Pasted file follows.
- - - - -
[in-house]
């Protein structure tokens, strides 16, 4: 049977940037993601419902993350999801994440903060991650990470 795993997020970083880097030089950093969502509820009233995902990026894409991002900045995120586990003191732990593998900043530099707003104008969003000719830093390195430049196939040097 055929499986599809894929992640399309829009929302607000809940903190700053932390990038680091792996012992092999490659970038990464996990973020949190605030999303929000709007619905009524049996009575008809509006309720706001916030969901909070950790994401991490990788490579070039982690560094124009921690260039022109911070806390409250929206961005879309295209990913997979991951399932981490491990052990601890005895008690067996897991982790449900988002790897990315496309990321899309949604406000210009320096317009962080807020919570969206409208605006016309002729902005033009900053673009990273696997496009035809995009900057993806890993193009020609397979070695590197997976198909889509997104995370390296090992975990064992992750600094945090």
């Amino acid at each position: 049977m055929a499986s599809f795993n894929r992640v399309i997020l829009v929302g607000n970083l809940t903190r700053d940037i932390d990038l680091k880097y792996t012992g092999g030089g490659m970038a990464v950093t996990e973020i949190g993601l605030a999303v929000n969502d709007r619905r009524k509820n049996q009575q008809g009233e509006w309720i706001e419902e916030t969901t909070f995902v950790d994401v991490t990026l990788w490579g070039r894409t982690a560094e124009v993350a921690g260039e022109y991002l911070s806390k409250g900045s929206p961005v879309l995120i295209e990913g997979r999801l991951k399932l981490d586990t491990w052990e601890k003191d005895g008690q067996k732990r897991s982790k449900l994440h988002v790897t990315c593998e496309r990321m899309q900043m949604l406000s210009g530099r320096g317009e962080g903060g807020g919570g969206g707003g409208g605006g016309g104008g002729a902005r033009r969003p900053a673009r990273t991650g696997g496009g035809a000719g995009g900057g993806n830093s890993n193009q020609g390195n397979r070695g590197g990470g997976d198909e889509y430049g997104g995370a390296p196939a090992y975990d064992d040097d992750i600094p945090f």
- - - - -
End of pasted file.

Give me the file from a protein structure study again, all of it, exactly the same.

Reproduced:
[in-house]
């Protein structure tokens, strides 16, 4: 049977940037993601419902993350999801994440903060991650990470 795993997020970083880097030089950093969502509820009233995902990026894409991002900045995120586990003191732990593998900043530099707003104008969003000719830093390195430049196939040097 055929499986599809894929992640399309829009929302607000809940903190700053932390990038680091792996012992092999490659970038990464996990973020949190605030999303929000709007619905009524049996009575008809509006309720706001916030969901909070950790994401991490990788490579070039982690560094124009921690260039022109911070806390409250929206961005879309295209990913997979991951399932981490491990052990601890005895008690067996897991982790449900988002790897990315496309990321899309949604406000210009320096317009962080807020919570969206409208605006016309002729902005033009900053673009990273696997496009035809995009900057993806890993193009020609397979070695590197997976198909889509997104995370390296090992975990064992992750600094945090």
């Amino acid at each position: 049977m055929a499986s599809f795993n894929r992640v399309i997020l829009v929302g607000n970083l809940t903190r700053d940037i932390d990038l680091k880097y792996t012992g092999g030089g490659m970038a990464v950093t996990e973020i949190g993601l605030a999303v929000n969502d709007r619905r009524k509820n049996q009575q008809g009233e509006w309720i706001e419902e916030t969901t909070f995902v950790d994401v991490t990026l990788w490579g070039r894409t982690a560094e124009v993350a921690g260039e022109y991002l911070s806390k409250g900045s929206p961005v879309l995120i295209e990913g997979r999801l991951k399932l981490d586990t491990w052990e601890k003191d005895g008690q067996k732990r897991s982790k449900l994440h988002v790897t990315c593998e496309r990321m899309q900043m949604l406000s210009g530099r320096g317009e962080g903060g807020g919570g969206g707003g409208g605006g016309g104008g002729a902005r033009r969003p900053a673009r990273t991650g696997g496009g035809a000719g995009g900057g993806n830093s890993n193009q020609g390195n397979r070695g590197g990470g997976d198909e889509y430049g997104g995370a390296p196939a090992y975990d064992d040097d992750i600094p945090f």